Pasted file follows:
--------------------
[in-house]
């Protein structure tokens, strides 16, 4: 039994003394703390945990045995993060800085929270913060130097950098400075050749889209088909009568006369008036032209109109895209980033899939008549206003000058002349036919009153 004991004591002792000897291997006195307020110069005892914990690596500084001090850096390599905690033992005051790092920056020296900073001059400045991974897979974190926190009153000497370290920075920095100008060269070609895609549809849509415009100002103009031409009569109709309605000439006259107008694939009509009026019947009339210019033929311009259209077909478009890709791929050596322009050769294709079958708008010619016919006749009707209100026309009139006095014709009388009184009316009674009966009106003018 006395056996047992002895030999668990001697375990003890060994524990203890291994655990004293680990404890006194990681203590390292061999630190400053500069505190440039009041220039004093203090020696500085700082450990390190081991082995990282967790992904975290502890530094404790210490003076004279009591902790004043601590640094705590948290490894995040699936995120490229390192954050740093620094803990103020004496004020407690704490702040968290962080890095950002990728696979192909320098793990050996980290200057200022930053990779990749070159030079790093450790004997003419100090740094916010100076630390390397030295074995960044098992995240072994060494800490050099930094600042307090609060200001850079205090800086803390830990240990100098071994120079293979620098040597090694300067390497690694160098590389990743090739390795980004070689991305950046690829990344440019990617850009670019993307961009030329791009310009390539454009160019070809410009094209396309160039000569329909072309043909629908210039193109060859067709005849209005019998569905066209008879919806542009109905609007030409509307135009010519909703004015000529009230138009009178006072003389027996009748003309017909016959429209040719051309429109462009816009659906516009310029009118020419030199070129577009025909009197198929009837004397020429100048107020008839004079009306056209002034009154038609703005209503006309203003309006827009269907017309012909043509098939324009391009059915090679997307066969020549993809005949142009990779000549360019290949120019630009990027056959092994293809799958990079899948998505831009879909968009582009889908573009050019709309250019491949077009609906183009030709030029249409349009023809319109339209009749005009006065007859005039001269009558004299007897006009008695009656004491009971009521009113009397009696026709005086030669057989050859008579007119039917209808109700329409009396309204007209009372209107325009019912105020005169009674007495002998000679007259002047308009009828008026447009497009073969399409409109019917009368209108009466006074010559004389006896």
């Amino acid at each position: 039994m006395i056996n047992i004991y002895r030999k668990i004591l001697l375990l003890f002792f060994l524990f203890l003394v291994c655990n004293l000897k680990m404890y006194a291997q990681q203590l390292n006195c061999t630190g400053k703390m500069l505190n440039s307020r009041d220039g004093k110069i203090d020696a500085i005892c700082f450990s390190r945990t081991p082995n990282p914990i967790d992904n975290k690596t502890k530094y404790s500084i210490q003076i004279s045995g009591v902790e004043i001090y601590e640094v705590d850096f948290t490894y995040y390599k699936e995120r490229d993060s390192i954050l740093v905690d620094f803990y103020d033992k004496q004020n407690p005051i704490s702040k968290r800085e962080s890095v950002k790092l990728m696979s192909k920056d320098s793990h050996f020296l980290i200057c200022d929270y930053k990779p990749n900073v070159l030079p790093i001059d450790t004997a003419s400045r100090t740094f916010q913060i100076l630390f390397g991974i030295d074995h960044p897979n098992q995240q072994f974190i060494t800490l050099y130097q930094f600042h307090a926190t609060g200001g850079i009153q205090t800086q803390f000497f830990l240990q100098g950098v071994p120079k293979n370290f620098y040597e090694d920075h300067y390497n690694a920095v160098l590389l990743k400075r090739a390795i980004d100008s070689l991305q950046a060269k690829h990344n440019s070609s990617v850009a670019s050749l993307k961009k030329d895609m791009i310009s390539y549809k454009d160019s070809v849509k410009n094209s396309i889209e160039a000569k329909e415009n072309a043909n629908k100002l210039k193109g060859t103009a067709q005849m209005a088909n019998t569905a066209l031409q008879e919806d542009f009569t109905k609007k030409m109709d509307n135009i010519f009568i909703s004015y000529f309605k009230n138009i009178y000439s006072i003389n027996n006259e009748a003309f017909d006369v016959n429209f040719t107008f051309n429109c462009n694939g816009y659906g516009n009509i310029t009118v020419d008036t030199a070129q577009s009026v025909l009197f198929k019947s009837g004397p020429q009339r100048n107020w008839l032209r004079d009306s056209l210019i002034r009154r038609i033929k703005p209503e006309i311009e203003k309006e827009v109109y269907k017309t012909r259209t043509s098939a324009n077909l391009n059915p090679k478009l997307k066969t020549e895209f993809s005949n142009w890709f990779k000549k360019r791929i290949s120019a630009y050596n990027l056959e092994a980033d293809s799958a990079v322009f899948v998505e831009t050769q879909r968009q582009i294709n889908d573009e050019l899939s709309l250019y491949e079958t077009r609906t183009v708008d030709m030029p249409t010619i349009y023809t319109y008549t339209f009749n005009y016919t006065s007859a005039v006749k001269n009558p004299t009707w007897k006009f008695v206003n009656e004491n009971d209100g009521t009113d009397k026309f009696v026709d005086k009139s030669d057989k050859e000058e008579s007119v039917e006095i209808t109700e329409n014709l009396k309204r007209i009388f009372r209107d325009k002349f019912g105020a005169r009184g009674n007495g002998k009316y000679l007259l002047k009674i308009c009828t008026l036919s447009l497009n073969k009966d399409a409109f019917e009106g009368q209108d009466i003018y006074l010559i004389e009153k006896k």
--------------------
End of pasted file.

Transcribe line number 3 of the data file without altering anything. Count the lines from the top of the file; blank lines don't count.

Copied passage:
């Amino acid at each position: 039994m006395i056996n047992i004991y002895r030999k668990i004591l001697l375990l003890f002792f060994l524990f203890l003394v291994c655990n004293l000897k680990m404890y006194a291997q990681q203590l390292n006195c061999t630190g400053k703390m500069l505190n440039s307020r009041d220039g004093k110069i203090d020696a500085i005892c700082f450990s390190r945990t081991p082995n990282p914990i967790d992904n975290k690596t502890k530094y404790s500084i210490q003076i004279s045995g009591v902790e004043i001090y601590e640094v705590d850096f948290t490894y995040y390599k699936e995120r490229d993060s390192i954050l740093v905690d620094f803990y103020d033992k004496q004020n407690p005051i704490s702040k968290r800085e962080s890095v950002k790092l990728m696979s192909k920056d320098s793990h050996f020296l980290i200057c200022d929270y930053k990779p990749n900073v070159l030079p790093i001059d450790t004997a003419s400045r100090t740094f916010q913060i100076l630390f390397g991974i030295d074995h960044p897979n098992q995240q072994f974190i060494t800490l050099y130097q930094f600042h307090a926190t609060g200001g850079i009153q205090t800086q803390f000497f830990l240990q100098g950098v071994p120079k293979n370290f620098y040597e090694d920075h300067y390497n690694a920095v160098l590389l990743k400075r090739a390795i980004d100008s070689l991305q950046a060269k690829h990344n440019s070609s990617v850009a670019s050749l993307k961009k030329d895609m791009i310009s390539y549809k454009d160019s070809v849509k410009n094209s396309i889209e160039a000569k329909e415009n072309a043909n629908k100002l210039k193109g060859t103009a067709q005849m209005a088909n019998t569905a066209l031409q008879e919806d542009f009569t109905k609007k030409m109709d509307n135009i010519f009568i909703s004015y000529f309605k009230n138009i009178y000439s006072i003389n027996n006259e009748a003309f017909d006369v016959n429209f040719t107008f051309n429109c462009n694939g816009y659906g516009n009509i310029t009118v020419d008036t030199a070129q577009s009026v025909l009197f198929k019947s009837g004397p020429q009339r100048n107020w008839l032209r004079d009306s056209l210019i002034r009154r038609i033929k703005p209503e006309i311009e203003k309006e827009v109109y269907k017309t012909r259209t043509s098939a324009n077909l391009n059915p090679k478009l997307k066969t020549e895209f993809s005949n142009w890709f990779k000549k360019r791929i290949s120019a630009y050596n990027l056959e092994a980033d293809s799958a990079v322009f899948v998505e831009t050769q879909r968009q582009i294709n889908d573009e050019l899939s709309l250019y491949e079958t077009r609906t183009v708008d030709m030029p249409t010619i349009y023809t319109y008549t339209f009749n005009y016919t006065s007859a005039v006749k001269n009558p004299t009707w007897k006009f008695v206003n009656e004491n009971d209100g009521t009113d009397k026309f009696v026709d005086k009139s030669d057989k050859e000058e008579s007119v039917e006095i209808t109700e329409n014709l009396k309204r007209i009388f009372r209107d325009k002349f019912g105020a005169r009184g009674n007495g002998k009316y000679l007259l002047k009674i308009c009828t008026l036919s447009l497009n073969k009966d399409a409109f019917e009106g009368q209108d009466i003018y006074l010559i004389e009153k006896k």